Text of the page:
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Alas, we’ve reached one of the most controversial digital marketing tactics for SEOs. 

You’ve got your white hats, grey hats and black hats. Personally, I think all of them are full of shit. The people who are successful at building links don’t talk much. Well, I’ll tell you how we do it. 

I’ve never been hit with a penalty. I’ve never had a project not grow in terms of SERP visibility and luckily, I’ve never worked on a failed project where link building was taken seriously. 

Finally, what I will talk about in this post has nothing to do with the regurgitated topics like guest posts, broken link building, baiting people for links, building links with stolen images etc. You’re just going to get unadulterated advice on what has worked for us. 

Let’s not waste time and get right into it.

Link building budget

If you’ve got a budget of less than $2,000 USD/month, stop reading. I’ve never worked on a project (after 2015) where a small link building budget produced a successful project. We’re talking continuous rankings improvements without being an industry talking head. 

Look, you’ll hear a lot of success stories about how some SEOs increased their rankings with a small or no link building budget. It might be true in some cases but in every single project I’ve worked on the last ten years, I had to spend a significant amount of capital on links.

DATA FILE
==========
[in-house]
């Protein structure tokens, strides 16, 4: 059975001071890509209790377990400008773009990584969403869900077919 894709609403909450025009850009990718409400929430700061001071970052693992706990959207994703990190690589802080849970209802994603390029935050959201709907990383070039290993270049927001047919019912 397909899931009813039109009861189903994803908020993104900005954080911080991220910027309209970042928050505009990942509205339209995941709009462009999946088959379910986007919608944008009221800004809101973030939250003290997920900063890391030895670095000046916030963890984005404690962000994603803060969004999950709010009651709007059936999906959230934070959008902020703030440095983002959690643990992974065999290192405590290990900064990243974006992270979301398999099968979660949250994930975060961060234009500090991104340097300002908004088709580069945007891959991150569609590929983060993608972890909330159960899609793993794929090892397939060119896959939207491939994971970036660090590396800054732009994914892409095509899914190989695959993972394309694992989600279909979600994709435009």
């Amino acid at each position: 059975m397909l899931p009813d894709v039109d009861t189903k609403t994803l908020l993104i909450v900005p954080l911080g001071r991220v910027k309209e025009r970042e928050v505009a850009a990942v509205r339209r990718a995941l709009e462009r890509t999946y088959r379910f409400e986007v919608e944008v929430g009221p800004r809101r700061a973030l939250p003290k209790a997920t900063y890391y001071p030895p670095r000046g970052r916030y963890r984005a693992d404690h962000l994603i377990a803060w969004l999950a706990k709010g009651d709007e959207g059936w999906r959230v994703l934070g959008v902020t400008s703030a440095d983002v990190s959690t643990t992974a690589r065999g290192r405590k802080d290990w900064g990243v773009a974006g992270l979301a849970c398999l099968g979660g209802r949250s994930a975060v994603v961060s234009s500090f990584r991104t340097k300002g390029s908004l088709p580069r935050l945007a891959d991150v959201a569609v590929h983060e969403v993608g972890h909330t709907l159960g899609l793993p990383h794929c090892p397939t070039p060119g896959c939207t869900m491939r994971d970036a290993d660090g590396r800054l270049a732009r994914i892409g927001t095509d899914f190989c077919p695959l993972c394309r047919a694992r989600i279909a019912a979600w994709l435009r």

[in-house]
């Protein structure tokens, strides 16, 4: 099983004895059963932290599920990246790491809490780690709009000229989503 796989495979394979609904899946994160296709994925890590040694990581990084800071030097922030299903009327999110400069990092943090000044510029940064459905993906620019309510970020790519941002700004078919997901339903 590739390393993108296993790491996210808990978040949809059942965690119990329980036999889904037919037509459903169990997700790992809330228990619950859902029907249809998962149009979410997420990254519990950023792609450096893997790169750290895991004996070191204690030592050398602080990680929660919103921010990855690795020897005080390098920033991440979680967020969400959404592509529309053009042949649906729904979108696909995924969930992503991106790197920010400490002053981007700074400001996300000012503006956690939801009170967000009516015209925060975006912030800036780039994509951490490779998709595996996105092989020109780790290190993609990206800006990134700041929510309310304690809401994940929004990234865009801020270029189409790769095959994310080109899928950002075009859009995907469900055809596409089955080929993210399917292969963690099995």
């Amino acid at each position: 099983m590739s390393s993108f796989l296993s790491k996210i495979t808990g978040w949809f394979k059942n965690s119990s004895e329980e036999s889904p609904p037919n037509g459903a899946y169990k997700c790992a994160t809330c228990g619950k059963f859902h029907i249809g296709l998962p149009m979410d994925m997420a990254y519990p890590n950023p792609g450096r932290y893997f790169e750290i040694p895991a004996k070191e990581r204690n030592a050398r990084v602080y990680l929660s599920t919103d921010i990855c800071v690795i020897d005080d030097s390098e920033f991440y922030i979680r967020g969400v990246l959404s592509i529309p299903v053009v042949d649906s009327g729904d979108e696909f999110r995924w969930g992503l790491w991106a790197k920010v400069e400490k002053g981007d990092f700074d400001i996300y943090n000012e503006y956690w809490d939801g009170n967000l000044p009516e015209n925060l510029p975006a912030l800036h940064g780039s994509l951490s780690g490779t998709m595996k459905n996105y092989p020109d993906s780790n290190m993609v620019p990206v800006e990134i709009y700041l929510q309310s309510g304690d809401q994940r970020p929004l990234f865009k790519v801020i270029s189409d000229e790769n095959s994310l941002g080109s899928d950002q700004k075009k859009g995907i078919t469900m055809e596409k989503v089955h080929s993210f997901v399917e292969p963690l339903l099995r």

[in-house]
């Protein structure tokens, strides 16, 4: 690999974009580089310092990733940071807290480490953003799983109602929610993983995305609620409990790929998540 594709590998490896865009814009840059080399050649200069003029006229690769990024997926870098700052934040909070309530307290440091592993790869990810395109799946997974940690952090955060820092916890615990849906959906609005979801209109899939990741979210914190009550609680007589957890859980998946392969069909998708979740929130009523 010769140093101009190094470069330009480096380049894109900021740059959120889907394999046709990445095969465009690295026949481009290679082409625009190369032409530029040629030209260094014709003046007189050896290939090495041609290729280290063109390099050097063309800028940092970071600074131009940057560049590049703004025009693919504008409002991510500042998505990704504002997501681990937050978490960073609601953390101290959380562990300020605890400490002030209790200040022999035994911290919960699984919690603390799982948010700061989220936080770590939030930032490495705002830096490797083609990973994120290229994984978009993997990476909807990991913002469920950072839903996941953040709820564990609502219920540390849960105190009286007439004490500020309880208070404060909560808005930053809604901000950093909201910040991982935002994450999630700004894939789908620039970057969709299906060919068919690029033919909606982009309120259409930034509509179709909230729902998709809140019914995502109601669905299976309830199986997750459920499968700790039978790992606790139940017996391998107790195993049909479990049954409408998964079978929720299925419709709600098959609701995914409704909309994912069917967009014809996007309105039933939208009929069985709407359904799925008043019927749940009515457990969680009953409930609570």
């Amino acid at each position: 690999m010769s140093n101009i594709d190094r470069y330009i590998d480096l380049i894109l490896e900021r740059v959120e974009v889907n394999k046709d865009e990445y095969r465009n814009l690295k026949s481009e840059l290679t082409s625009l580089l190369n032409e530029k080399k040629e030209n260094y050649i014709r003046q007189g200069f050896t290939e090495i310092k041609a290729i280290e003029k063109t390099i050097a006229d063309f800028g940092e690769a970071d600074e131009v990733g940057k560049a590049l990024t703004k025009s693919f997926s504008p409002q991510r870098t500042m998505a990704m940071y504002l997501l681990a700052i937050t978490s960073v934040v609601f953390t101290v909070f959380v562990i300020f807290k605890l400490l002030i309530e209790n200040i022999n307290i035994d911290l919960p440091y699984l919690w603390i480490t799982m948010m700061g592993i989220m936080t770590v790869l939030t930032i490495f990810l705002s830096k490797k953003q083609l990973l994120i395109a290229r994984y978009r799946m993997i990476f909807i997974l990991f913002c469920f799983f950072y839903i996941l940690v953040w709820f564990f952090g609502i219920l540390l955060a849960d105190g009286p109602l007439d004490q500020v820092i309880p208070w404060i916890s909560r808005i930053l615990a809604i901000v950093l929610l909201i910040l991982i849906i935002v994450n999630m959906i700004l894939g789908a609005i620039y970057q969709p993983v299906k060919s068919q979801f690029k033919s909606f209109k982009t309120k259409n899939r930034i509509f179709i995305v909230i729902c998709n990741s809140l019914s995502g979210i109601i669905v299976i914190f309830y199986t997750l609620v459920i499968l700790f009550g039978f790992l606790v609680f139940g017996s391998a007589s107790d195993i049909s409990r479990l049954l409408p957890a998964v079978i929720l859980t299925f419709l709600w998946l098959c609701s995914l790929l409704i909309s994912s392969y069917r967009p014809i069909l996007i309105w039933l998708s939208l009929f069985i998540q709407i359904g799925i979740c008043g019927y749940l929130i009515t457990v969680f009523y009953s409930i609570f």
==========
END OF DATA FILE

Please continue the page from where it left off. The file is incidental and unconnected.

Link building cost

This is the cost of just one project and one marketplace. 

We don’t have a link building team nor do we have a network. I’ve tested most of the big guys and found the best sources for you to find and buy links from. I will not mention the bad ones because that’s not what I do. 

If they’re not in this post, they’re trash. Trust me. I’ve tried most of them (if I haven’t tried your services, please reach out to me. I have the budget to work with you). 

Quality of links

Let’s get serious. 

The quality of the links you acquire (pay for) matters. Please stop getting links from irrelevant websites, PBN links (to your money pages), websites with low traffic. 

Of course, you never want to buy links from someone on Facebook, LinkedIn, a cold email, Blackhat world or Twitter. Trust me. I’ve done it all. None of these links work and it can hurt your websites. I’ve been lucky to realize my mistakes early in my career.  

Quality guidelines for acquiring links

I have a checklist I follow for every link we get. Every single point on this checklist must be met or we refuse the work. It’s simple. 

  • Rule #1 – Look at the website architecture. Is it a general blog with a lot of content ideas? Are they blogging about gloves and also talking about pool pumps? You’re probably looking at a PBN. Even if it’s not a PBN, steer clear. It’s not worth it. 


Broad topics with no focus

This website makes me laugh because you’ve got how to wear a suit, marijuana and car insurance. Red flags everywhere. 

  • Rule #2 – Take a look at the navigation and try to see if the topics vary. Technology and tattoos are completely different topics. If you see something like this in the global navigation, steer clear.